Don't make a bad situation worse.
Not everyone who has an affair set out with the intention to deliberately cheat. Most affairs just sort of happen. And if you're having an affair, that's probably how you wound up in this situation — by accident.
Part of you thinks it was a very happy accident, because you haven't felt this alive in years!
Then there's the other part — the part that's guilt-ridden about betraying your spouse. It's that guilty part that has you wondering whether you should come clean and admit your infidelity. But you're also fearful about having to face (and deal with) your mate's reaction.
Most people in your shoes feel trapped, unsure of what "the right thing" is to do. And that just sucks.
My guess is that if your spouse made you feel as good as you do with this other person, you never would have cheated in the first place. Heck, I'll even bet that your spouse used to make you feel this good long ago, but somehow life got in the way and your relationship changed. And, if you're honest, you both contributed to its demise.
And this just adds to the misery you're feeling.
But there is a way out of the trap you've snared yourself in ... You MUST tell your spouse you cheated.
I know it's not easy. I know it's probably one of the most horrible things you can think of doing right now and, frankly, you're terrified of the repercussions ... of what your spouse (and everyone else) will think of you; how they'll react.
But this isn't just about you. Here are four incredibly important reasons you MUST tell your partner:
1. Your spouse has a right to know his or her sexual health has been compromised.
Did you use a condom? Every single time? Probably not.
It doesn't matter whether you see a future for your marriage or not, you have to tell your spouse now! STDs are a real threat (whether your affair partner is a "nice person" or not). According to the CDC, STDs are passed during unprotected sex (vaginal, anal or oral). Yup, if you've had oral sex without a condom, you've put yourself and your spouse at risk.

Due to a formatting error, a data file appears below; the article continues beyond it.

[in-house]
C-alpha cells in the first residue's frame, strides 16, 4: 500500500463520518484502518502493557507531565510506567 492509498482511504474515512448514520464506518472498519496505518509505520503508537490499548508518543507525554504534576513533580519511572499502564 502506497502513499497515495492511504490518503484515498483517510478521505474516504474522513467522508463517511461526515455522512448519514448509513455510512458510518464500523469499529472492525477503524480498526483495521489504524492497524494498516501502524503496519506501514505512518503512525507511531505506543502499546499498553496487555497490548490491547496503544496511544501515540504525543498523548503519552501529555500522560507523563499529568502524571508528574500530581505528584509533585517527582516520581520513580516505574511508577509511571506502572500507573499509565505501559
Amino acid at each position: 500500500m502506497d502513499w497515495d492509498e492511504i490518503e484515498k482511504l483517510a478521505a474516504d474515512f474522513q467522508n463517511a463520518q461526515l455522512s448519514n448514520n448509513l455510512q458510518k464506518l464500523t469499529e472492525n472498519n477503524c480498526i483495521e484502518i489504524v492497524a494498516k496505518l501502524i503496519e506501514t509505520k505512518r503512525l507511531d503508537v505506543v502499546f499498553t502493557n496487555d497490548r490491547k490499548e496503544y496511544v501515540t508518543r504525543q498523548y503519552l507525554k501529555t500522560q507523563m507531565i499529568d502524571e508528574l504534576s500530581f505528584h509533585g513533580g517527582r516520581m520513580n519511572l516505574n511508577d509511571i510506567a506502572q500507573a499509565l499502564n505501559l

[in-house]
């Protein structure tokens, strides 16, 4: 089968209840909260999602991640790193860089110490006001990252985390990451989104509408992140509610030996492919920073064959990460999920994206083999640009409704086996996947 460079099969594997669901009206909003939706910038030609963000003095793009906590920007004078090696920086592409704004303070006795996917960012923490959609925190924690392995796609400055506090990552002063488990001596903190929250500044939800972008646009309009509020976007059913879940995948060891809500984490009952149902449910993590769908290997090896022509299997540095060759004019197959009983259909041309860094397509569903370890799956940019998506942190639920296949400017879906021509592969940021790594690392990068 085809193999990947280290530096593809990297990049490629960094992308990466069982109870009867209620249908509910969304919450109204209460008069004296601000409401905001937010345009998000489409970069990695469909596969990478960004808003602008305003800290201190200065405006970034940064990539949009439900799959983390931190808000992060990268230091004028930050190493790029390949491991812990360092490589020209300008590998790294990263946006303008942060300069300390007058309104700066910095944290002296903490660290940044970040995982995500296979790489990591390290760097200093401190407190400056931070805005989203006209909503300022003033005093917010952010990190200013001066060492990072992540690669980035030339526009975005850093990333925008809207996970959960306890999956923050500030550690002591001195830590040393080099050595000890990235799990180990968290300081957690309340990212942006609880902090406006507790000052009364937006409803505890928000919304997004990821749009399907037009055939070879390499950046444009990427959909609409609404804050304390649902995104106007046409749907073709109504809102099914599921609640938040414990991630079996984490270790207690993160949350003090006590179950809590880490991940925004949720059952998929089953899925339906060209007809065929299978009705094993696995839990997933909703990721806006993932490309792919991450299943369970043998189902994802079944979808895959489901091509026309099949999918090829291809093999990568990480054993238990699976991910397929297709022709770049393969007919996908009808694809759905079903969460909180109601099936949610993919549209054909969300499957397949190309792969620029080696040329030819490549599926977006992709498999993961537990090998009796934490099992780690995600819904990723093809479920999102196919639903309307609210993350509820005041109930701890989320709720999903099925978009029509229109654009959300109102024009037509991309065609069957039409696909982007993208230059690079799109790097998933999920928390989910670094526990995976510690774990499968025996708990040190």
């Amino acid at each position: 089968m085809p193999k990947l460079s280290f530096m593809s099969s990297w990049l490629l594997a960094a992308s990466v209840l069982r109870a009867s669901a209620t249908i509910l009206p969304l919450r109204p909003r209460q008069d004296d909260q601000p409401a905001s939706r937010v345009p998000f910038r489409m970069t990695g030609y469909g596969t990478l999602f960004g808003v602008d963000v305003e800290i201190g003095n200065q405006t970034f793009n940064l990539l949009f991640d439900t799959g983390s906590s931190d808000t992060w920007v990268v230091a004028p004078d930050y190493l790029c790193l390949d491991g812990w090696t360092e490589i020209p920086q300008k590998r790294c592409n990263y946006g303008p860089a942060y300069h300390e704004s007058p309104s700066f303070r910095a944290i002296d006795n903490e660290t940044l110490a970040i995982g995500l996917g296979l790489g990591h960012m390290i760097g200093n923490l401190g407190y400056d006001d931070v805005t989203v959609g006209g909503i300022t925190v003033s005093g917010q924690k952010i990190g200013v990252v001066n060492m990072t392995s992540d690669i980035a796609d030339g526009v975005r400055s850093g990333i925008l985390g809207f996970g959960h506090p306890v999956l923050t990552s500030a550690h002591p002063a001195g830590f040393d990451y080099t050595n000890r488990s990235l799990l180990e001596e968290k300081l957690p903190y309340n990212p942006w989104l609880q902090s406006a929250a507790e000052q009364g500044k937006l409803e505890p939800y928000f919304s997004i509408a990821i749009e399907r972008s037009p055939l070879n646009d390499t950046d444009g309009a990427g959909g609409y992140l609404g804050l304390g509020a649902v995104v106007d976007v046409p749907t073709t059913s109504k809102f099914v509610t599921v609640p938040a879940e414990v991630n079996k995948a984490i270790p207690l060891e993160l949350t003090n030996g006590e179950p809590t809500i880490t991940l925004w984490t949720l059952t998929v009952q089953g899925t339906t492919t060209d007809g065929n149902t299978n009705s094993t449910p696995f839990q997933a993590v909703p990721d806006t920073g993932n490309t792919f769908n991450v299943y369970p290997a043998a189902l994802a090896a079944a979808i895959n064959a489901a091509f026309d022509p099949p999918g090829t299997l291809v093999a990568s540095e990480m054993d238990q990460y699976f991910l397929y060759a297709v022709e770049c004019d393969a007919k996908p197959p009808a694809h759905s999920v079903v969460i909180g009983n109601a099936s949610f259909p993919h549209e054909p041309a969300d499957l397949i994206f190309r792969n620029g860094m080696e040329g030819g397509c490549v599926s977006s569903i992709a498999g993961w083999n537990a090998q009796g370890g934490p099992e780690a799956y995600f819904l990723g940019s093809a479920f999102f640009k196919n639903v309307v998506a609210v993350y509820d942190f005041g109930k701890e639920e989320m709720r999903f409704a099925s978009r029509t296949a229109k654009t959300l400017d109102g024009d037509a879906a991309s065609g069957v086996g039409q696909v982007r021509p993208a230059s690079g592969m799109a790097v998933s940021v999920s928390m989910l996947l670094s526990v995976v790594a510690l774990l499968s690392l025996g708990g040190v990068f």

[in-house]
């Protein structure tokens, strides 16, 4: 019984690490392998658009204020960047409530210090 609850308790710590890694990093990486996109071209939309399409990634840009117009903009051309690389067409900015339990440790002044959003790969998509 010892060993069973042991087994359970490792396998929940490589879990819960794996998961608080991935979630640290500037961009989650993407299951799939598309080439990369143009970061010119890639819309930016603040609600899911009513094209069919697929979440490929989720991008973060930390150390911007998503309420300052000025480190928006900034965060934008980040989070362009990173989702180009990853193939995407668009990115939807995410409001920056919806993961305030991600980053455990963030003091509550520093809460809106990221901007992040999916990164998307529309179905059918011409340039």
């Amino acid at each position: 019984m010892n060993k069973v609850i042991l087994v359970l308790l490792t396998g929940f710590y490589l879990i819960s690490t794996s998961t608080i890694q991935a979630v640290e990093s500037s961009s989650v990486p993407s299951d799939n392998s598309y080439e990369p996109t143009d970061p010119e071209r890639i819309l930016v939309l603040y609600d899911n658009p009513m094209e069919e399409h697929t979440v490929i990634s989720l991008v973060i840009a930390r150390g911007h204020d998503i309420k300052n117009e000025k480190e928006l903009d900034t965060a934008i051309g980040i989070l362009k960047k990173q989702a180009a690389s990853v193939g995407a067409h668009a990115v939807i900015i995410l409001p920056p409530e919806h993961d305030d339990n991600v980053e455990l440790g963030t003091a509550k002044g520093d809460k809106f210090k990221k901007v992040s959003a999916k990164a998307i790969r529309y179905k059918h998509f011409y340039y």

Many STDs don't cause any symptoms initially, but then cause life threatening issues when they surface. Testing for them now is essential. You don't have the right to deny your spouse this measure of self-protection. You and your spouse must get tested.
2. Your spouse already "knows."
One of the amazing aspects about marriage is that you can read each other (your moods, energy, body language, etc.). Most spouses can tell when there's something up with their mate before anything is ever said. They can just feel it.
Your spouse probably already knows there's something going on. Maybe he or she already asked you about it (and you probably denied it).
Their "knowing" isn't going to go away, whether or not you tell them. Have enough honor (and courage) to take their worry away. This will begin alleviating some of your guilt and allow the two of you to start the process of figuring out what's next for your relationship. It's the kindest thing you can do for both of you, even if it feels cruel in the moment.
3. You promised your spouse honesty.
You cheated! That's about as dishonest as you can get in an intimate relationship. Your guilt stems from being dishonest with your husband or wife, and from being out of integrity with yourself.
Relationships can only work when both partners remain respectfully honest with each other. Your guilt will continually haunt you until you come clean to your spouse.
4. You can't rebuild your life on a lie.
If you want to save and rebuild your marriage, you both need to get real about what is and isn't working. (Clearly some pretty significant stuff isn't working if you're in this situation.)
Talking with your partner about your infidelity and what the affair gave you (that your marriage did not) allows you both space to consider if things can get better and how to begin making them that way. There's no guarantee your marriage will survive, telling your spouse about your mistake is just the starting point.
Even thought I believe that honesty is the best policy, I still recognize the ordeal you're facing.
But, you can free yourself from this trap by having an honest and respectful conversation with your spouse. If you continue to hide the truth, you'll feel guilty and regretful for the rest of your life. Even if you choose to end your marriage, until you're honest about your behavior and admit you've made a mistake — even if it was "by accident" — nothing else in your life will ever truly feel right.
Dr. Karen Finn is a divorce coach and advisor helping people who are considering divorce make a smart decision about staying or leaving their marriage. You can join her anonymous newsletter group for free advice or email her at Karen@functionaldivorce.com for a free consultation. Don’t let the worry about divorce ruin your life, help is available as soon as you’re ready.